Office Of The Privacy Commissioner Of Canada Releases Observations Following Global Initiative On Privacy Expectations For Video Teleconferencing Companies

M. Imtiaz Karamat is an IP Osgoode Alumnus and Associate Lawyer at Deeth Williams Wall LLP. This article was Originally posted on E-TIPS™ For Deeth Williams Wall LLP on November 10, 2021.

On October 27, 2021, the Office of the Privacy Commissioner of Canada (the OPC) released observations following a series of international engagements between data protection and privacy authorities around the world and four of the biggest video teleconferencing (VTC) companies: Microsoft, Cisco, Zoom, and Google (the Organizations).

Earlier this year, the OPC, along with privacy authorities from Australia, Gibraltar, Hong Kong SAR, China, Switzerland and the United Kingdom (the Joint Signatories), sent an open letter to several VTC companies commenting on the rapid recent expansion of VTC services and highlighting their concerns about whether the companies were implementing appropriate privacy safeguards in their platforms. The Organizations responded to the Joint Signatories’ open letter and described how they account for privacy principles in the design and development of their VTC services. This initial response led to a series of video calls between the Joint Signatories and the Organizations to discuss how the Organizations implement, monitor, and validate their privacy and security measures.

In its observations, the OPC discusses key areas that the Joint Signatories recognized as examples of good practice and recommended for adoption by the broader VTC industry. These areas include:

  1. security, such as implementing a regular security testing schedule and ensuring employees and third-party sub-processors comply with privacy obligations;
  2. privacy-by-design by adopting an overarching privacy program and placing all VTC settings at the most privacy protective by default;
  3. audience-specific resources, including providing enhanced VTC safeguard features for parties that share sensitive information and custom-guidance documents to assist different groups to choose the VTC settings that suit them;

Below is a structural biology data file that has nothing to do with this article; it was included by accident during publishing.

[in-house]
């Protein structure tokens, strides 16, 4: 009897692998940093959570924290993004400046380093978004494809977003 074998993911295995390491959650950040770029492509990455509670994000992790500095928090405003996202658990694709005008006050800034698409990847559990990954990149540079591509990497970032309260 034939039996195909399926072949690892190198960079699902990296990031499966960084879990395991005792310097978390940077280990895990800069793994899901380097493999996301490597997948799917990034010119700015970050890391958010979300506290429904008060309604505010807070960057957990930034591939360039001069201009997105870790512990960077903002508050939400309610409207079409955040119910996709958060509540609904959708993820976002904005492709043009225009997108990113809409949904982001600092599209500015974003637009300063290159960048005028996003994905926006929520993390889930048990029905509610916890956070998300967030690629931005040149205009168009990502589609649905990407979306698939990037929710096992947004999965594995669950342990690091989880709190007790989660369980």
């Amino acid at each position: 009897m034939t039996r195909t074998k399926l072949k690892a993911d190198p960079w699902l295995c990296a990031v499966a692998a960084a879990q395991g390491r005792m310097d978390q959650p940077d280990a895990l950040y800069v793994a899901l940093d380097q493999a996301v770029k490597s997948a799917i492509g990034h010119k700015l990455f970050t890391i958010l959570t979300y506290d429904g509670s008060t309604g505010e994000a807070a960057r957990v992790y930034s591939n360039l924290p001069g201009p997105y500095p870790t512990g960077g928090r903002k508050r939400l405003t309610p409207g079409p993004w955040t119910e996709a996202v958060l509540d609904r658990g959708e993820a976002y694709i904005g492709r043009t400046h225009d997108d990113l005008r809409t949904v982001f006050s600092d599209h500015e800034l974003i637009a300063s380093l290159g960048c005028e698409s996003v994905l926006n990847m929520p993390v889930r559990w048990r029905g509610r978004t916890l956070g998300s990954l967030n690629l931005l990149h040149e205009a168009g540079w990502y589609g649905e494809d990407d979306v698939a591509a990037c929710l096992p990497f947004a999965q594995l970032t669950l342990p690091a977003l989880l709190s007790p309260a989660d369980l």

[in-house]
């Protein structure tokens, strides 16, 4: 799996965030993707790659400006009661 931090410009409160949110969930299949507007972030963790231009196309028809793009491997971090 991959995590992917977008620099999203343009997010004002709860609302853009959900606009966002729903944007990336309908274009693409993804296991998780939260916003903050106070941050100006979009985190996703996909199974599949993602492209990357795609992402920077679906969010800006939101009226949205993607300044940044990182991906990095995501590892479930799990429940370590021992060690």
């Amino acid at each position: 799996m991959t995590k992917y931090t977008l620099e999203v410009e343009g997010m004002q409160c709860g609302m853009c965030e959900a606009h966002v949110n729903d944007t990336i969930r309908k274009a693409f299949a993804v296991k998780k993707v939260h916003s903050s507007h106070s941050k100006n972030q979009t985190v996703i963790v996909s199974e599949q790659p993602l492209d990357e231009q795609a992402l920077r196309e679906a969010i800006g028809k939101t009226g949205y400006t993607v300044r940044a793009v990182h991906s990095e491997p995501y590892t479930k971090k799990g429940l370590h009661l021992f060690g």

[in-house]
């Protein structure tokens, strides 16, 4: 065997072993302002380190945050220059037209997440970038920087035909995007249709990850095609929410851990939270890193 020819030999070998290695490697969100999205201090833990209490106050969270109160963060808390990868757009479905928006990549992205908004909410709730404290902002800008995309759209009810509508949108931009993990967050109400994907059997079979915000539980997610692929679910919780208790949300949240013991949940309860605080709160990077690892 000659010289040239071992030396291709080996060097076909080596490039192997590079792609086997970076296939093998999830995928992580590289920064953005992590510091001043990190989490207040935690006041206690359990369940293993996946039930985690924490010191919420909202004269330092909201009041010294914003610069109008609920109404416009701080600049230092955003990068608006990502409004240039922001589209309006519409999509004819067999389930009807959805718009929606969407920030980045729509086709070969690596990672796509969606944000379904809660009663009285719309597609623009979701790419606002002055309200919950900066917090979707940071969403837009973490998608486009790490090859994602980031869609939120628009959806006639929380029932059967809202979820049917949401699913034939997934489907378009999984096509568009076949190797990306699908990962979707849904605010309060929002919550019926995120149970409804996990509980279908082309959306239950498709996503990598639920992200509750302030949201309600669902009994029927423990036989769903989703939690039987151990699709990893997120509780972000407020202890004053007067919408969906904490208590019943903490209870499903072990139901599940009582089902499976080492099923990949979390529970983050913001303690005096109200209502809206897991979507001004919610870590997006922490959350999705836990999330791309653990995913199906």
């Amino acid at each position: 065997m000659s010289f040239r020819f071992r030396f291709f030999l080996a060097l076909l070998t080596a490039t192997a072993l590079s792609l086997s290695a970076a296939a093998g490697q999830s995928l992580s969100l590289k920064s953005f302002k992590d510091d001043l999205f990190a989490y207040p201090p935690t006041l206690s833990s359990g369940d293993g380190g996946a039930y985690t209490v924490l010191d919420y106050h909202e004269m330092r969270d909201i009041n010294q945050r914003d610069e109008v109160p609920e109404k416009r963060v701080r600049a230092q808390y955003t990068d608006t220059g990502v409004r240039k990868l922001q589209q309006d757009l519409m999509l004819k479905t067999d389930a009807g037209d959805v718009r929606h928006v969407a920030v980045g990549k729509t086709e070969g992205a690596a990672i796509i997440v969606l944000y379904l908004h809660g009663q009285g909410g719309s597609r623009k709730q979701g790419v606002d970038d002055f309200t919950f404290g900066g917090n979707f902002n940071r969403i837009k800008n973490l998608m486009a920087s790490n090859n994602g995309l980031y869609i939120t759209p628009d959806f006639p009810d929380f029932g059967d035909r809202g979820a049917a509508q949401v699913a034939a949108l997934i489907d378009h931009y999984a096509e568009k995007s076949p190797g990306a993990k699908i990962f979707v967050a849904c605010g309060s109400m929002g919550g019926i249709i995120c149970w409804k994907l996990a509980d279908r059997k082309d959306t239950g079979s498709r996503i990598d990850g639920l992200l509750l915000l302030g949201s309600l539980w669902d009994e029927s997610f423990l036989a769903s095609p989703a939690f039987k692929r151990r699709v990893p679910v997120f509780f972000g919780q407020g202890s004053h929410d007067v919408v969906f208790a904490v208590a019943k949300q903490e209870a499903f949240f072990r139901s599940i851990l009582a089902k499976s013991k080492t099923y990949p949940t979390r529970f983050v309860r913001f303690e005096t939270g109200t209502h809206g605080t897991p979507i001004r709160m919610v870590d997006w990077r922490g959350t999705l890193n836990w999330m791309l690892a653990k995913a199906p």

4. transparency through the use of layered notices and informing users of any sharing of their information with third parties; and
  5. end-user control to enable VTC customers to decide what information they share when accessing VTC services and provide alerts when there is a danger that meeting information may become publicly available.

In addition to recognizing good practices, the Joint Signatures also identified the following areas for improvement:

  1. making end-to-end encryption available to users;
  2. clearly identifying any secondary use of users’ data and providing an option for users to opt-in to such processing; and
  3. informing users and, if possible, providing them with the option to choose their data storage location and jurisdictions in which their personal information may be routed through by the VTC company.

Based on the success of the Joint Signatories’ discussions with the Organizations, the Joint Signatories expressed that the engagement process used in this instance may prove valuable in future circumstances where dialogue would assist in clarifying regulatory obligations, identifying good practices, and increasing public trust in emerging technologies.

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